Bluebird: It looks like some help would be welcome.
David: Yes, definitely. On the applications (e.g. Krayon, KPlato, Kontour etc.) we definitely need help. Those apps have almost nobody working on them. The other apps do need contributors, too.
Bluebird: What is the programming experience required to contribute ?
David: People usually assume that writing an office suite is very difficult That's not true. _Some_ part of it are difficult (can I say WYSIWYG ? ;), but there are many many missing features that are easy to add.
Thomas: It is not too hard to get in. It is written in a Object Oriented language after all. Most stuff is cleanly isolated from the core and well documented. The hard part is getting to know the structures of the applications, but here, we can help. After that, its just programming, which is fun ;)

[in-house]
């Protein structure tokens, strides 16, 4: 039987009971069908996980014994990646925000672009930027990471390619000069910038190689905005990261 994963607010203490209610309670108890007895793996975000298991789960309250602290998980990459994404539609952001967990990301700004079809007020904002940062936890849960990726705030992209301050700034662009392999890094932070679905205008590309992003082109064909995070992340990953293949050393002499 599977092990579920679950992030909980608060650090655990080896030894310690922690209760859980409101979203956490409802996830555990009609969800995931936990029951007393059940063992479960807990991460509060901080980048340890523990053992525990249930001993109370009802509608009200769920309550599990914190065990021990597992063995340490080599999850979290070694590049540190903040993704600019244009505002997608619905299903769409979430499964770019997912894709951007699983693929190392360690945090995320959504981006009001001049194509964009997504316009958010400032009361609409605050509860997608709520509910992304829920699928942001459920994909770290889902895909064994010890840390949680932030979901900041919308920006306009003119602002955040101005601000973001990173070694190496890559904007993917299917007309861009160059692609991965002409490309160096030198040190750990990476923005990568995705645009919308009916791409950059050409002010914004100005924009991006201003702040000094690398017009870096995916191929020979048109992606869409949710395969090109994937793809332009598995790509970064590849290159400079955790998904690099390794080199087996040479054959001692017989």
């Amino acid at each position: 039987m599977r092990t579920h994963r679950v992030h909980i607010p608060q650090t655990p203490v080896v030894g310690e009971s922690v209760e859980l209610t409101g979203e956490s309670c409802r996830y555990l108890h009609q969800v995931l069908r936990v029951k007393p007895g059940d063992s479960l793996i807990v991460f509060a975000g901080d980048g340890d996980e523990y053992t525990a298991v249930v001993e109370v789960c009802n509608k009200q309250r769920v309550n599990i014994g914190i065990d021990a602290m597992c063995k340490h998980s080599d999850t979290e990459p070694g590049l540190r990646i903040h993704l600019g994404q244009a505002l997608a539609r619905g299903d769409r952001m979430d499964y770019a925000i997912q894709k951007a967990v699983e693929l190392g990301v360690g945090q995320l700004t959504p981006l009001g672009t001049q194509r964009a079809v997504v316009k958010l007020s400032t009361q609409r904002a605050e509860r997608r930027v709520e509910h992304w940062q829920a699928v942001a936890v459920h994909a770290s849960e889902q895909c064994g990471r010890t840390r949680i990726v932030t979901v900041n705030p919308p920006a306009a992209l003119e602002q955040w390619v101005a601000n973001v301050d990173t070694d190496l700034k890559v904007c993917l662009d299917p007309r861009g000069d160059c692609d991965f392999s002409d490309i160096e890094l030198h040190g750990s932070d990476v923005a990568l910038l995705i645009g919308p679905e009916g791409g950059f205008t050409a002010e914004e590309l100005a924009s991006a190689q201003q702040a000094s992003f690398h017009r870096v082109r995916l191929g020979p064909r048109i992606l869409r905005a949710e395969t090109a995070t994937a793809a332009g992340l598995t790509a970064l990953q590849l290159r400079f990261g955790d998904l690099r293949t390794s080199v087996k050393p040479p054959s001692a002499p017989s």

Laurent: Any help is welcome, whatever the experience. Some people can create templates or write documentation, tutorials, etc... It's not necessary to know C++. Of course, you must know C++ if you want to hack on KWord.
Werner: There's also a need for GUI guys and artists. We don't have a KoShell icon, for example, and the user interfaces are a bit crowded.
Bluebird: Do you have places where you would like to see someone contributing right now ?
David: Definitely. Right now, KPresenter could have a UI redesign (hiding the least used toolbar buttons etc.). KWord needs dialogs for creating envelopes. etc. etc. Many small jobs. A new KWord developer actually started by fixing a simple error message, and is now porting all of KOffice-1.1.1 to KDE3....
Bluebird: What are the planned improvements for KOffice ?
David: Right now we are busy fixing the things that we broke. In KWord, due to the WYSIWYG text layouting. In KPresenter, due to zooming support. This sounds small, but actually, it led to a big design change.